A friend’s casual, ‘Do you really need medication? You’re just creative,’ was enough to stop a young comedian I know from continuing with a treatment plan that he told me was ACTUALLY WORKING! He knew it was stupid. He said so. But he couldn’t bring himself to get back on track.

Here’s The Trap We All Fall Into…

People will always believe nonsense. The problem is that in this increasingly polarized world they are loud and proud, adamant that, ‘It’s true!’

And if they know ‘the truth,’ then whatever you believe is obviously false. Making you a deluded, foolish, stubborn moron. (To them.) And if you get emotional and argue to the contrary, that just confirms to them that you are pathetic.

If someone’s right, then everyone else must be wrong? Hmm. Even if that were true, well, who can be right all the time? Not me. Or anyone I know. If it’s True or False, at best you’ve got a 50-50 chance of being right.

At school, even in my best subjects, I never got more than 90% of the right answers. And that was basic stuff. That stuff actually was either True or False.

Life is not like that. Life’s way more complex.

Life is 50 Shade of Gray…

… and a few thousand shades of all the other colors.

Remember, the brain is the most complex thing in the universe. ADHD adds a whole new level of uncertainty. Call it 50 Shades of Grey Matter.

The odds that I’m going to be 100% right about everything? … Not a chance. I only have to look at my past for have ample proof that I haven’t been right about a lot of things I believed or chose or did. My batting average is probably closer to 10%.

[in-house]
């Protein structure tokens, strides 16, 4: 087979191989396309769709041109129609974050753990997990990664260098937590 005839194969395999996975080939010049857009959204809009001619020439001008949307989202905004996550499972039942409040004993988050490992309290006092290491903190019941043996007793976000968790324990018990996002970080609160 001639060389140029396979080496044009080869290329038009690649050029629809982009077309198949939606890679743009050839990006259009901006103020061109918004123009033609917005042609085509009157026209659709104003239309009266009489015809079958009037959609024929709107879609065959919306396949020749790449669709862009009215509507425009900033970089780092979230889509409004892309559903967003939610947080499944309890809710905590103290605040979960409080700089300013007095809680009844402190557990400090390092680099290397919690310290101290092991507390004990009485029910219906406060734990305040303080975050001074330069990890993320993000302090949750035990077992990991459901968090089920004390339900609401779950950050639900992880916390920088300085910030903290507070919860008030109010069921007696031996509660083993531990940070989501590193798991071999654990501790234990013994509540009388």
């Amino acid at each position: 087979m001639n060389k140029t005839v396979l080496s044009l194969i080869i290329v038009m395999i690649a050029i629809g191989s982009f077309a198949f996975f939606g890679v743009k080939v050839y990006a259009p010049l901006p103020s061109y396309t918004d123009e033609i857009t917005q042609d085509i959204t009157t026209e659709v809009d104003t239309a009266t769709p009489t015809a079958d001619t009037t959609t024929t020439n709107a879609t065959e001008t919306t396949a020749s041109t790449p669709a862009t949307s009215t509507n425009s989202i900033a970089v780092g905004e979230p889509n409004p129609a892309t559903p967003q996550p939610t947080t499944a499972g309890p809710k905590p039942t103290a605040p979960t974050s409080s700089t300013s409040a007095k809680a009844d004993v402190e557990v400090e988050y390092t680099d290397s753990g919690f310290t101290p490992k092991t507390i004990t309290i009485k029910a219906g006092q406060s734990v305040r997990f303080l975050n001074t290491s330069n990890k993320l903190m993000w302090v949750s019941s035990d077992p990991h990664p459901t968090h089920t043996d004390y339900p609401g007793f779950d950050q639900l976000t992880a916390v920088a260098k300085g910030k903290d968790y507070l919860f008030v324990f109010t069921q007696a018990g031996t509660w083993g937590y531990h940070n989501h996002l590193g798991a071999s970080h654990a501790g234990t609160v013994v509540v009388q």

So look, you have to protect yourself. You have to defend your diagnosis. Don’t spend time trying to educate people who are not interested in learning something new.

As I said in my previous Blog, you are not the ‘Idiot Whisperer.’

At the same time, don’t judge people harshly. Just because they don’t know what ADHD is, but are saying things that are potentially destructive to other people’s progress, doesn’t make them evil, or stupid, or an a$$h0le.

It does make them dangerous… Only if you buy into what they are saying.

‘I Never Want to Speak to Them Again!

Look you don’t have to end friendships if someone says something that’s uninformed. But in some cases you may have to cut them loose. Looking back, fifteen years on, I can see that the people who were truly rude to me about my ADHD had their own agenda. Their own baggage. Some of these friends are no longer in my life, or contact is minimal.